Saturday, December 27, 2008
Friday, December 26, 2008
Amanda Waller appears in the animated television show Justice League Unlimited, voiced by Emmy-nominated actress CCH Pounder.
This version of the character leads the top secret Project Cadmus, a group that was formed at the behest of the United States government to create a counterforce to the Justice League should they go rogue. To that end, the project creates the Ultimen. Perhaps the most profound relationship she has is one of mutual enmity and respect with Batman. She knows about his secret identity of Bruce Wayne which she revealed when she called Batman "rich boy" in the episode "Ultimatum," just as he was able to gather intel on her past. She however has chosen to keep his secret. This was also shown in the episode "The Doomsday Sanction" in which Amanda is clearly shaken after talking to Batman, and he has seen her point by the end of the episode. Most interaction between Cadmus and the Justice League is via these two individuals.
As detailed in "Ultimatum," the Ultimen is a team of artificial superhumans with implanted memories, created to be loyal to the government. In addition, the project includes a clone of Supergirl named Galatea (effectively a disguised version of Power Girl), revealed in "Fearful Symmetry."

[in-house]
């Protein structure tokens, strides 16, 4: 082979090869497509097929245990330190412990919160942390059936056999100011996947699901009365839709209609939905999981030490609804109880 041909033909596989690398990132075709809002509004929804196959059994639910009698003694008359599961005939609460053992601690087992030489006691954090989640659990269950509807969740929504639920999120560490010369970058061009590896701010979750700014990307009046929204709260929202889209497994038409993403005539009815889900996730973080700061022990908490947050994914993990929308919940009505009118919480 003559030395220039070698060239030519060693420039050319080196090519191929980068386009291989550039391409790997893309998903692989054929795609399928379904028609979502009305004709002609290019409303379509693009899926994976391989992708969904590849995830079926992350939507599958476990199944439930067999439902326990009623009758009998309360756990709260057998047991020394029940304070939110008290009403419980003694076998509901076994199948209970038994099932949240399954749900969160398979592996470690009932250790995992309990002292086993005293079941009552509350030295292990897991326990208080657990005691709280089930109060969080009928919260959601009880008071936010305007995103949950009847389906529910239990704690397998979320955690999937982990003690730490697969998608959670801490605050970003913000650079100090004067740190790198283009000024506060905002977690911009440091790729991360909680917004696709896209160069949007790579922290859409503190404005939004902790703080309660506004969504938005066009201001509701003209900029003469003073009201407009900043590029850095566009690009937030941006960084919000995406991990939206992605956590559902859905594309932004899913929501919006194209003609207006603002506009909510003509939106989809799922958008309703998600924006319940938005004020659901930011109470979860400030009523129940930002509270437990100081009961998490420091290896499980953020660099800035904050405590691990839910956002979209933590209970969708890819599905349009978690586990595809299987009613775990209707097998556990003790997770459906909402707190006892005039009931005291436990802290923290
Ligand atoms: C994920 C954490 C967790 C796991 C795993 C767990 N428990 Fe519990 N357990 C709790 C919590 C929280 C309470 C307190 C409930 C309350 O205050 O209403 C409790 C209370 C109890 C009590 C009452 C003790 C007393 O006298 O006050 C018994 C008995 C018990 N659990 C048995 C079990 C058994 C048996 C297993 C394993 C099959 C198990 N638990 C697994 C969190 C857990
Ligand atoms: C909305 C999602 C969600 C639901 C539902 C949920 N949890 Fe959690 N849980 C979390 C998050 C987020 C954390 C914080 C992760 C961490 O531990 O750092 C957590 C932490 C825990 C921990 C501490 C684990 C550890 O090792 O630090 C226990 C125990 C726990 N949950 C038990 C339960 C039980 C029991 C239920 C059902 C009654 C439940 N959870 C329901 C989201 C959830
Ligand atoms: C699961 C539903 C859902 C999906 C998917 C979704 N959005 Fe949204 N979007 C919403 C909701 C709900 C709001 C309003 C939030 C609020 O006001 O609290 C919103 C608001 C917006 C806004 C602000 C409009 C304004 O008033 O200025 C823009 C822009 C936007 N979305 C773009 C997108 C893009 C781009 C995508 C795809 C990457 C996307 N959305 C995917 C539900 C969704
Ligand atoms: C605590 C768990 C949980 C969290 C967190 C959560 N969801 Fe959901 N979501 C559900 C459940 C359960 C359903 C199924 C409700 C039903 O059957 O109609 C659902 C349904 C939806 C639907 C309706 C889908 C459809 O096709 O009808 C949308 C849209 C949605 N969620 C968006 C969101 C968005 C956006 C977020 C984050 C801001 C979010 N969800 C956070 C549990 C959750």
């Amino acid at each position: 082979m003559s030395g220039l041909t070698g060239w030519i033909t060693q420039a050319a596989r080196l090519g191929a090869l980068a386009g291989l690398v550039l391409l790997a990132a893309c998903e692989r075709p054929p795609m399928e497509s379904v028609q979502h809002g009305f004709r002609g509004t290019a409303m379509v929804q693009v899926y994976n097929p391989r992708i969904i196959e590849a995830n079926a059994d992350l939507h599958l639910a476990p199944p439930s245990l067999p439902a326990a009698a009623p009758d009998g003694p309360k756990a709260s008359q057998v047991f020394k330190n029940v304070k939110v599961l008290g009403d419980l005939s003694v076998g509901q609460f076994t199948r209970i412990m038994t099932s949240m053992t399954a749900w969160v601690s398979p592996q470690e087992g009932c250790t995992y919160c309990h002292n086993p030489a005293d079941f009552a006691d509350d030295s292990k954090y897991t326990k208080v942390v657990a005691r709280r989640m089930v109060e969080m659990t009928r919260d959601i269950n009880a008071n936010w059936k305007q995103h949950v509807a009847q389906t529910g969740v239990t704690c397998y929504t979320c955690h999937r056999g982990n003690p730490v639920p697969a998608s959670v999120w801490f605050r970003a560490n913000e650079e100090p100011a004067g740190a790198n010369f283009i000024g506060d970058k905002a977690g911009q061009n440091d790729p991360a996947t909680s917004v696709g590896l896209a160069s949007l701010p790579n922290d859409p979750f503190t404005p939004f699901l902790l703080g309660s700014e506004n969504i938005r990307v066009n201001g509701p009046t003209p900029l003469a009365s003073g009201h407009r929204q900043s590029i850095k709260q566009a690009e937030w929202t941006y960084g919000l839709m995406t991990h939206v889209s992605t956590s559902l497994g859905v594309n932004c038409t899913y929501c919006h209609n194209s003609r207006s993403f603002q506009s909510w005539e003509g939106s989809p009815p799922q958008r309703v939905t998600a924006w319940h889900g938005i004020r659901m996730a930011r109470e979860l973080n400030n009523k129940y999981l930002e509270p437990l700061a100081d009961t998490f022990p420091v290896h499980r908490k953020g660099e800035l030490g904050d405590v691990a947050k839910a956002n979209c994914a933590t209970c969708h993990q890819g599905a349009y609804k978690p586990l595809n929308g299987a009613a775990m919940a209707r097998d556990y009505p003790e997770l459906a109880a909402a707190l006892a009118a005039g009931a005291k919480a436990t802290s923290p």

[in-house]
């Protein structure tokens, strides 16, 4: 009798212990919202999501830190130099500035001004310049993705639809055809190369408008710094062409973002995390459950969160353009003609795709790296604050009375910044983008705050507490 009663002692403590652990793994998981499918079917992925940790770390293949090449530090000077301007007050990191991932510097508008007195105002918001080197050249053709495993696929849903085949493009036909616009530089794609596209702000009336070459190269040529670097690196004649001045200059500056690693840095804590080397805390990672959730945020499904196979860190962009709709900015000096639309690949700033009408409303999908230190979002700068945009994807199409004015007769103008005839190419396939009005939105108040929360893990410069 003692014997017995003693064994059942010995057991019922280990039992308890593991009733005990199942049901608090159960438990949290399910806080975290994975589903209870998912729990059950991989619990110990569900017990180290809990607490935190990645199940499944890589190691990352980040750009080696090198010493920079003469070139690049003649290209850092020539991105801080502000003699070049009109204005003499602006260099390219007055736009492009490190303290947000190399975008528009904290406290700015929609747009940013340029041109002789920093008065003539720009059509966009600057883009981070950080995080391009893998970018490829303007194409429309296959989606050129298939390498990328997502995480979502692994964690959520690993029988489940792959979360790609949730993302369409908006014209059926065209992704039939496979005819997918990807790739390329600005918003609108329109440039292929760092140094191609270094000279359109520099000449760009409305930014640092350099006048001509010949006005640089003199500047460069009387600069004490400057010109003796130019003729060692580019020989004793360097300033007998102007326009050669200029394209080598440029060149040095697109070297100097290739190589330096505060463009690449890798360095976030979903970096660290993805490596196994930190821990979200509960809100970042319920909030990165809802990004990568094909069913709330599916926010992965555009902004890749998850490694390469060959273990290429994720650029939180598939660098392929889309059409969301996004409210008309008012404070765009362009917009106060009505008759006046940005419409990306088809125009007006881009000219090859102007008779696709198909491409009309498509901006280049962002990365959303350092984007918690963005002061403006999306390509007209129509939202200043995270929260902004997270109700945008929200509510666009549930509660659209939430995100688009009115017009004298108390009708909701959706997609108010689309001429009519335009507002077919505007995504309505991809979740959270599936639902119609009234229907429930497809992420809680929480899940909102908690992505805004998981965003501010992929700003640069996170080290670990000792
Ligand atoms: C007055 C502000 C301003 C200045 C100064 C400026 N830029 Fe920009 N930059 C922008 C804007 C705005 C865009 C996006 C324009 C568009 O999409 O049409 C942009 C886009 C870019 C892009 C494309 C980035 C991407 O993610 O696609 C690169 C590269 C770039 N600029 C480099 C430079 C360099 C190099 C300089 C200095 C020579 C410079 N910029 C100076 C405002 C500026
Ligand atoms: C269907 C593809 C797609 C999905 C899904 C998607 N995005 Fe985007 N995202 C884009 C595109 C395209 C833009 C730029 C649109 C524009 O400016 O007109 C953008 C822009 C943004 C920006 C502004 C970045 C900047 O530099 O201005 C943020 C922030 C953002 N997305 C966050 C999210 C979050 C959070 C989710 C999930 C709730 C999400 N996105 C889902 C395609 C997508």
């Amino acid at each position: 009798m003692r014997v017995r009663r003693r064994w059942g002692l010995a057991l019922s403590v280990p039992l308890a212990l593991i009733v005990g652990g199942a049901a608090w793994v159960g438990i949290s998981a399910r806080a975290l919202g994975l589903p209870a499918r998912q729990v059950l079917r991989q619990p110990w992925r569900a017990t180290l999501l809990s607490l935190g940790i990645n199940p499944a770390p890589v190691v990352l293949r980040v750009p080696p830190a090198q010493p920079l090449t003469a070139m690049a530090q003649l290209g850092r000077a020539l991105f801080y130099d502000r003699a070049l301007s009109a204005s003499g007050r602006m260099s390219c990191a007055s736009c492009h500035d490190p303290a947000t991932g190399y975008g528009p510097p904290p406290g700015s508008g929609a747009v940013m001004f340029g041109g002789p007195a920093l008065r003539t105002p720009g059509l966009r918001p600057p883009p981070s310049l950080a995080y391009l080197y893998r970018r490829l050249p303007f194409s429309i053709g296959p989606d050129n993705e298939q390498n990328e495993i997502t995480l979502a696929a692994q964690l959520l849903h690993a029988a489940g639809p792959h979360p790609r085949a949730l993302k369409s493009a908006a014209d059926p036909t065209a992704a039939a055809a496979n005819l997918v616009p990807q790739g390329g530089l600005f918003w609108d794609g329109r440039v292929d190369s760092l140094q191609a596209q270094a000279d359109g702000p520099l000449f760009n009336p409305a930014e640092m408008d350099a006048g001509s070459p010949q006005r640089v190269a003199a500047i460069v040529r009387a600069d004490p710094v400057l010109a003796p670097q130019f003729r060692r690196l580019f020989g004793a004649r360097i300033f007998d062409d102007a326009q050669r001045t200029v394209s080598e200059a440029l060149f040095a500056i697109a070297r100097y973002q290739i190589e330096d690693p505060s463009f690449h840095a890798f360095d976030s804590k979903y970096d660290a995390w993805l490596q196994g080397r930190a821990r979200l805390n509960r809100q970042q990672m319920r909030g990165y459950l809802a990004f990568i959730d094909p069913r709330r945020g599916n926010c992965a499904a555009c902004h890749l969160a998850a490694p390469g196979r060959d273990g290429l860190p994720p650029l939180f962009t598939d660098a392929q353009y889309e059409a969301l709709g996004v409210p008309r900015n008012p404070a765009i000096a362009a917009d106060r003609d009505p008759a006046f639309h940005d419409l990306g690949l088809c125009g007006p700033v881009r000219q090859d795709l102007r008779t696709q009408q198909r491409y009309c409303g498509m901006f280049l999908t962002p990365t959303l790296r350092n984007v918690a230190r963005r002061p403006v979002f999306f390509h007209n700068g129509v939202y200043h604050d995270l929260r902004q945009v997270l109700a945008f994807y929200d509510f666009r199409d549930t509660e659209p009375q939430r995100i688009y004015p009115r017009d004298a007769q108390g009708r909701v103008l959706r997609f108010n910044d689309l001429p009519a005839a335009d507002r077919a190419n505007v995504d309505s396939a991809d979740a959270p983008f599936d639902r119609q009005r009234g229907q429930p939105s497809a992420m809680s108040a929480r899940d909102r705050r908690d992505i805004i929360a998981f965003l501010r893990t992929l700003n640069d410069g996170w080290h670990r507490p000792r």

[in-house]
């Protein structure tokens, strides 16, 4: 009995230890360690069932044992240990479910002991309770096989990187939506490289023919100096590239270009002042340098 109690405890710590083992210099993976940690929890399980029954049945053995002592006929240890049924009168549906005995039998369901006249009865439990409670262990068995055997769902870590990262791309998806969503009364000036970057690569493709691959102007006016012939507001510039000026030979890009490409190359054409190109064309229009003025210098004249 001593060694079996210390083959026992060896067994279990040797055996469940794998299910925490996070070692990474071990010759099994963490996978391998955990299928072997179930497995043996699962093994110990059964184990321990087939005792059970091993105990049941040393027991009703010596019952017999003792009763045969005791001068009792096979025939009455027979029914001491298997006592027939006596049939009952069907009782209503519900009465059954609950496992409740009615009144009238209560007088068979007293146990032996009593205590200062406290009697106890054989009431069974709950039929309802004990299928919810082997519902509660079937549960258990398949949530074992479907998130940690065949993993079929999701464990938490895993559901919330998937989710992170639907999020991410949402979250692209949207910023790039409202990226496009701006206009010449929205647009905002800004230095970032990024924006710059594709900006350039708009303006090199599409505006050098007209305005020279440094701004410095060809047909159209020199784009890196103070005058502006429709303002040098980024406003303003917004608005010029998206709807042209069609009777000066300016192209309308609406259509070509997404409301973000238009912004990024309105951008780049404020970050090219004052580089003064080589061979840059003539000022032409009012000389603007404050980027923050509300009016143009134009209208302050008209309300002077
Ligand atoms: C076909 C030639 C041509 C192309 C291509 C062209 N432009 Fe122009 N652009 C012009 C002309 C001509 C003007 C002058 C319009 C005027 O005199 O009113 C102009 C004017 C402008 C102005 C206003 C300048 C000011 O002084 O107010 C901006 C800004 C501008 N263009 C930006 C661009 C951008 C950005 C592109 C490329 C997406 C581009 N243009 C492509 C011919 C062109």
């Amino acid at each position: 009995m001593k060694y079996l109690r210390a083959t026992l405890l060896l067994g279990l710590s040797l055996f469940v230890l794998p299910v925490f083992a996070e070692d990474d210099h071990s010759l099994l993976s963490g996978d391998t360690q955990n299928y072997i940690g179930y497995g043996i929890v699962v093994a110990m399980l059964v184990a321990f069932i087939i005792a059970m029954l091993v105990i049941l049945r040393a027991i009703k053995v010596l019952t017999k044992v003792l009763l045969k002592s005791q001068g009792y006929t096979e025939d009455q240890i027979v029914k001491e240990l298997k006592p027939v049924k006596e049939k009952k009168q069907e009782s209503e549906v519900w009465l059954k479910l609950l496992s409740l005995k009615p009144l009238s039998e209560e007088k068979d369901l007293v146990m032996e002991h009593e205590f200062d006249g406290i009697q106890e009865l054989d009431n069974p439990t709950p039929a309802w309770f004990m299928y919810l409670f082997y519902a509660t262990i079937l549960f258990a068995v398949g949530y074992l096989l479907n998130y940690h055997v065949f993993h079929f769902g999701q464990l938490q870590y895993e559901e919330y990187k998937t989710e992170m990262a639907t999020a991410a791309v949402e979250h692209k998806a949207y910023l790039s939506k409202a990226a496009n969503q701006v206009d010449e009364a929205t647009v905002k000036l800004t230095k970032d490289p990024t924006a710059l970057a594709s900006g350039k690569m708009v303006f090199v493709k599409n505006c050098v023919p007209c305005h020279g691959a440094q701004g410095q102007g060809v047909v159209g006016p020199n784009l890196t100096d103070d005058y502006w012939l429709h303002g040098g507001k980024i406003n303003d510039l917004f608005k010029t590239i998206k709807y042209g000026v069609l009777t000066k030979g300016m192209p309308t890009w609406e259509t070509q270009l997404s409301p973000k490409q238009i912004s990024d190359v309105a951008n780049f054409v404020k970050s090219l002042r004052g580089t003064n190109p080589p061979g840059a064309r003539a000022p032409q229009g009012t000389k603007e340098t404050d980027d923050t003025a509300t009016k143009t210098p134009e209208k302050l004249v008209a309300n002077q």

When The Question discovers the project and is captured, Waller and Lex Luthor give orders to Dr. Moon to run a full interrogation on The Question which is interrupted when he is rescued by Superman and the Huntress. Lex Luthor takes advantage of the incident to momentarily hijack the League's satellite headquarters' binary fusion cannon to fire on the now abandoned Cadmus base with massive collateral damage to falsely implicate the League. While the government investigates the firing, Waller decides to take action. It is revealed that Cadmus created dozens of clone copies of the Ultimen team in order to attack the Watchtower; with Galatea leading them, they mount a full offensive against League HQ, intending to overload the reactor and destroy the Watchtower with the team on it. However, when Batman presents evidence of Luthor's deception, Waller calls off the attack and releases the senior Leaguers, who had turned themselves in as an act of good faith. With the Leaguers in tow, she personally goes to arrest Luthor and stops his attempt to transfer his consciousness into a potentially invincible copy of Amazo. It is revealed that Brainiac implanted a nano-holistic copy of himself within Luthor's body years earlier, during the Superman: The Animated Series episode "Ghost in the Machine", and the Justice League is forced to defeat the two of them combined. Unknown to them during this battle, Waller had ordered a massive airstrike on standby to kill the combined villains, the Leaguers, and even herself should the heroes had failed to stop the menace. All this occurred in the four-part arc in the second season, including the episodes "Question Authority", "Flashpoint", "Panic in the Sky", and "Divided We Fall".